- Pulse managers to assess whether their current employees have the right skills required for performance now, and for future needs
- Pulse employees (this is best practice) to ask whether they feel they have the right skills for today, what skills are missing, and what skills they want to develop for future roles
Survey analysis will reveal: intent to leave, drivers of attrition, drivers of retention, employees’ willingness to upskill/reskill and what skills they are interested in pursuing, how well the organization meets expectations for cultural fit and what you could do to develop a better culture.
As well as surveys, you can use other employee research tools to gauge how your workforce feels about their experiences with the organization, and where they think the gaps are.
3. Gap analysis
You’ve identified the workforce gaps. Now how can you close them? Do you need to upskill employees? Reskill them? Create new departments? Close old ones?
Sometimes workforce planning leads to major restructuring. If you do this, it’s essential to use employee listening such as Qualtrics® People Engage to manage the change associated with that disruption. Listen to what affected employees need, and design a restructuring experience that will prevent departing employees damaging your brand reputation by badmouthing it. And listen to what your remaining employees need as they survive the departure of their colleagues.
4. Develop and implement solutions
You’ve identified what you need to do to close the gaps, now you need to take practical action. You may need to hire more people, bring temporary workers or contractors into your existing workforce, and maybe upgrade technological processes to meet changed business needs.
If you’re bringing in a multi-sector workforce, you’ll need to manage it carefully to prevent internal friction that can distract employees from full performance.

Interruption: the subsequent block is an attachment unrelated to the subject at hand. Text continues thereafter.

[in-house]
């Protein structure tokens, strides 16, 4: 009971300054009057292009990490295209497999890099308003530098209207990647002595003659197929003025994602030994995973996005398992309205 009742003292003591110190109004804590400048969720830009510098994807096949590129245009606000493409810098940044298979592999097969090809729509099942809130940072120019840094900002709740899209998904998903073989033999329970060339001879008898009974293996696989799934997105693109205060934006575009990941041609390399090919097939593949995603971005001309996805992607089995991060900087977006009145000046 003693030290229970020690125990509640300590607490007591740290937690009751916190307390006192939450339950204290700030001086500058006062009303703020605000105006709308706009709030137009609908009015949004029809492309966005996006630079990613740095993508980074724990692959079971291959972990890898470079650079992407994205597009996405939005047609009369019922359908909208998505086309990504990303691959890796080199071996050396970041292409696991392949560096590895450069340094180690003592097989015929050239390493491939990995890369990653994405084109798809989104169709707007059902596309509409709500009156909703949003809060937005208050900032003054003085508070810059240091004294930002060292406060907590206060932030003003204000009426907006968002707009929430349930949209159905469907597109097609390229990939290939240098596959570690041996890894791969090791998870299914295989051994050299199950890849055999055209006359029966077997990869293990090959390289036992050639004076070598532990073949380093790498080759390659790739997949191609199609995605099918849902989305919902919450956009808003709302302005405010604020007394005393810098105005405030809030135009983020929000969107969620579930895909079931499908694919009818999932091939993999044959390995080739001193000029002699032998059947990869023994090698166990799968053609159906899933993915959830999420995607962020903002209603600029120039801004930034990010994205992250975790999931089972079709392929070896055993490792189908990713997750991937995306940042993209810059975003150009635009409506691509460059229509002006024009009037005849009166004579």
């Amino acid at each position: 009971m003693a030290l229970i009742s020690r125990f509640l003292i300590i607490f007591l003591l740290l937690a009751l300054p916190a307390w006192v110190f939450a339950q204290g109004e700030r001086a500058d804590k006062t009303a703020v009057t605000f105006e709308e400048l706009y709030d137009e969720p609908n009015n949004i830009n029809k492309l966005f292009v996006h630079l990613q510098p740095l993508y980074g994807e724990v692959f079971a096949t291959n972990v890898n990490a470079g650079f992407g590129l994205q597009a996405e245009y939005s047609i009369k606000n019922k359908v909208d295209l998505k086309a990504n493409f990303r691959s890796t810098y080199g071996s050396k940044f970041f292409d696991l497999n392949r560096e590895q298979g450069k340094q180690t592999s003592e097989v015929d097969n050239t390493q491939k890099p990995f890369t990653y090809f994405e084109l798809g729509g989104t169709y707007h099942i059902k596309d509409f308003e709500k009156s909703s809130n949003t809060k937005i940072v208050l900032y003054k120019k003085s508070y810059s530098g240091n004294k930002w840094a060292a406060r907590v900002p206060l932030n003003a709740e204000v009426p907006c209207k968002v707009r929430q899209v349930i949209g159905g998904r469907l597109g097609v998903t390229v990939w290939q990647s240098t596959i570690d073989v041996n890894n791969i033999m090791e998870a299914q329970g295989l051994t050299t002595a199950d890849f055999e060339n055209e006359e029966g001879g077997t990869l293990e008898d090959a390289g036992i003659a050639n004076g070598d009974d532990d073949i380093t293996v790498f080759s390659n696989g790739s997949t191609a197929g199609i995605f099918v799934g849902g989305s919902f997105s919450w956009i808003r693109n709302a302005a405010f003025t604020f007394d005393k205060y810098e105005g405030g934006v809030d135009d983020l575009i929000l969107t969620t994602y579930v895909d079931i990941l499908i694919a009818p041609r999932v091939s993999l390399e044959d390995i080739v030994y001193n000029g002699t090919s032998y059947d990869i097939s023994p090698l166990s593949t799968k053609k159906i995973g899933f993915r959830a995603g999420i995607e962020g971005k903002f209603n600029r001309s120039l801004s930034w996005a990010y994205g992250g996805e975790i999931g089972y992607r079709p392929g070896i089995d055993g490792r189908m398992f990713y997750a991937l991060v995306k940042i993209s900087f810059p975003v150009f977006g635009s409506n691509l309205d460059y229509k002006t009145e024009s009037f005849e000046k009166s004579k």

For those organizations electing to hire more talent, candidate experience is your friend here – listen throughout the recruitment and hiring process so you can fine-tune your hiring strategy to reach the talent you really need.
Use employee listening to monitor the impact of the changes brought about by your workforce planning. Be ready and agile enough to jump on any issues and sort them out immediately.
Workforce planning tools
There are various tools you can use to help with workforce planning. These include:
The 9-box grid
The 9-box grid is a traditional employee assessment tool that divides and plots your people across 9 key data points. The grid is used to evaluate each employee’s performance level and potential for growth, fitting them into each of these 9 segments.
|Low performer with high potential||Moderate performer with high potential||High performer with high potential|
|Low performer with moderate potential||Moderate performer with moderate potential||High performer moderate potential|
|Low performer low potential||Needs development||High performer low potential|
At Qualtrics, we don’t really like this sterile approach. We strive to make business more human, and the traditional 9-box grid tends to treat people as check marks in a box. If you must use it, a more human-centric grid would be:
HR analytics and reporting
The best people analytics software helps you gather holistic, organization-wide insights from any channel where employees share feedback. You’ll be able to analyze emotion, sentiment, intent, effort and reactions in real time, and:
- Pick up early warning signs of attrition – what’s really happening in the workplace?
- Uncover potential productivity blockers by understanding team performance
- Hire the best talent with applicant/candidate experience tools to understand how talent attraction is working and if it’s on target with business needs
- Identify where to take action to address employee experience issues before they escalate
Compensation and benefits analysis
A very important part of every organization’s workforce planning is attracting and retaining world-class talent – especially today.